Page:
2044. Three Rules of Thumb When Using VA Inpatient Cost Data
Todd H Wagner, PhD, VA Palo Alto Heathcare System, J Velez, VA Palo Alto Heathcare System, W Yu,
VA Palo Alto Heathcare System, CS Phibb,
VA Palo Alto Heathcare System
Objectives: Until recently, researchers had no inpatient cost data. Now cost data from the Decision Support System (DSS) and the Health Economics Resource Center (HERC) exist, creating questions about (1) which dataset should be used, and (2) whether the datasets can be used together to identify problems or outliers.
Methods: We compared inpatient costs from the DSS National Data Extracts and HERC average costs data from FY 2001 (n=617,503). We used multivariate regression techniques to explain discrepancies between the two datasets. We created “rules of thumb” to guide researchers wanting to conduct economic analyses with VA data.
Results: We developed three rules of thumb. First, HERC and DSS rely on different cost databases, and with the exception of pharmacy costs, researchers should not mix these databases. Second, for medical/surgical care, which accounts for 56% of VA inpatient costs, HERC and DSS use different costing methods. This is particularly important for patients who have very long lengths of stay (LOS> 35 days) and/or are in a diagnostic related group (DRG) that is associated with a large relative value weight (DRG weight >5). Third, for non-medical/surgical inpatient care (rehabilitation, mental and long term care), both datasets predominantly use daily rates to estimate patient costs. Researchers should calculate the daily rate to identify outliers.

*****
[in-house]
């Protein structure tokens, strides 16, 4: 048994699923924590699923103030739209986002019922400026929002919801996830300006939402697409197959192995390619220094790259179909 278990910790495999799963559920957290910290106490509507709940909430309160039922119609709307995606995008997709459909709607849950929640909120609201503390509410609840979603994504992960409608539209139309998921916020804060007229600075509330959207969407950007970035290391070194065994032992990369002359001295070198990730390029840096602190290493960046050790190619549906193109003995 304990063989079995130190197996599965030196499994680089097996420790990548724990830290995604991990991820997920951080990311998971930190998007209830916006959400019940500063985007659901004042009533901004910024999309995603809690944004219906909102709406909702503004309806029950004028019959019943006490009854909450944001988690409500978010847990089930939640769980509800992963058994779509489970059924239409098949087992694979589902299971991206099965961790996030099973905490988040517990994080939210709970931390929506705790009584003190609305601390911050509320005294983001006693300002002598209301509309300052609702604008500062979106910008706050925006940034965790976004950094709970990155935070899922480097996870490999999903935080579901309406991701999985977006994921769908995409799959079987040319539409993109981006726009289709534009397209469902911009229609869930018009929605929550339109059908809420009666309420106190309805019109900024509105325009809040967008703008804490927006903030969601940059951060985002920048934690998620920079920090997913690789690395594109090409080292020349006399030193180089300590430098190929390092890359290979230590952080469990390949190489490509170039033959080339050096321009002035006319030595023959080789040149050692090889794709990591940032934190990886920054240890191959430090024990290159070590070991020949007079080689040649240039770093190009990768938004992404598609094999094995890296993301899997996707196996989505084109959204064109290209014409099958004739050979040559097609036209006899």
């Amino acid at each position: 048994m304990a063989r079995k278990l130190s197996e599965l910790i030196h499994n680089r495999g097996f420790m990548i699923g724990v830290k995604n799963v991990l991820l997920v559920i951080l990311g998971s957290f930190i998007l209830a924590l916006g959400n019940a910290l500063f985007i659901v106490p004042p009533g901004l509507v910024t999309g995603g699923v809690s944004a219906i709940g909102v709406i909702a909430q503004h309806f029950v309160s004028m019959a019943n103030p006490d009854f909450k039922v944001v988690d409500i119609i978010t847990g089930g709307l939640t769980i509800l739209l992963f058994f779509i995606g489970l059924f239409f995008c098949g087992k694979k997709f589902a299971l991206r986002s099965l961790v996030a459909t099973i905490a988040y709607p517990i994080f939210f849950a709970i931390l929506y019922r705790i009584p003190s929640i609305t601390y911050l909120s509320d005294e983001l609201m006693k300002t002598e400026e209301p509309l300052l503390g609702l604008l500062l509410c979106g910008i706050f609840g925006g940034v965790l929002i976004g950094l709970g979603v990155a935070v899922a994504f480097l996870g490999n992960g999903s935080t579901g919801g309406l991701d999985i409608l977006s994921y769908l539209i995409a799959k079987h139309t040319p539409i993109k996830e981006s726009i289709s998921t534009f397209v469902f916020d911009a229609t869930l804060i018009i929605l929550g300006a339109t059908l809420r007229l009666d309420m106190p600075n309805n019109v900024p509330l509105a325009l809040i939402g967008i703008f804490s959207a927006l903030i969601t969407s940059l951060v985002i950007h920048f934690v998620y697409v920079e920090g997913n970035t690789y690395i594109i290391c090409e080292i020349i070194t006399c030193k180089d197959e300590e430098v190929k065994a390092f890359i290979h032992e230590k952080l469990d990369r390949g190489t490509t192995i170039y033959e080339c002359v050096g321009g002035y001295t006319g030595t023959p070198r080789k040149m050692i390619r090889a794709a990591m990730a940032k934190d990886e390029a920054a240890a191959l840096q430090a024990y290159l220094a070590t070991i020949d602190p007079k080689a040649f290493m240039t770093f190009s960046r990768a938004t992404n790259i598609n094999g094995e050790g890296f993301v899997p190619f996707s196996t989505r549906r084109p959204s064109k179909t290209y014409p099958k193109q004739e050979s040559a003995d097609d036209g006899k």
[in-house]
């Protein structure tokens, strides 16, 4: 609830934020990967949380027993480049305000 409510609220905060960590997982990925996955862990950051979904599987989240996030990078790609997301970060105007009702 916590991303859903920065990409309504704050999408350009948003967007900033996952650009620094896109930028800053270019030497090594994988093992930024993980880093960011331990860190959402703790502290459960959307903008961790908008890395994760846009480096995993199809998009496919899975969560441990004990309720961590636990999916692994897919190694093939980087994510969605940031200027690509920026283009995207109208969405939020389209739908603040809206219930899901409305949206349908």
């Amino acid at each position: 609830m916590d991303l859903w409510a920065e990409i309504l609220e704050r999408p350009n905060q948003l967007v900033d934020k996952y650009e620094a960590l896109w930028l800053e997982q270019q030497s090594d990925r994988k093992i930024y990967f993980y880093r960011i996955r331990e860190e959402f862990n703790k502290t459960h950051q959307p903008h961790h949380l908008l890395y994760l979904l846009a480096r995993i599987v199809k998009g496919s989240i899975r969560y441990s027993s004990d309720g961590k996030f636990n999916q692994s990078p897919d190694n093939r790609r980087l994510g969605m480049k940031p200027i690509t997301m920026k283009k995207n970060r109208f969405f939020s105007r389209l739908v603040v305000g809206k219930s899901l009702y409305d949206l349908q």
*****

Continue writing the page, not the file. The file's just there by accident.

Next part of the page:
Conclusions: Guidance is available for researchers who are conducting economic analysis with VA data.
Impact: This research provides insights on how researchers can monitor the accuracy of VA cost data.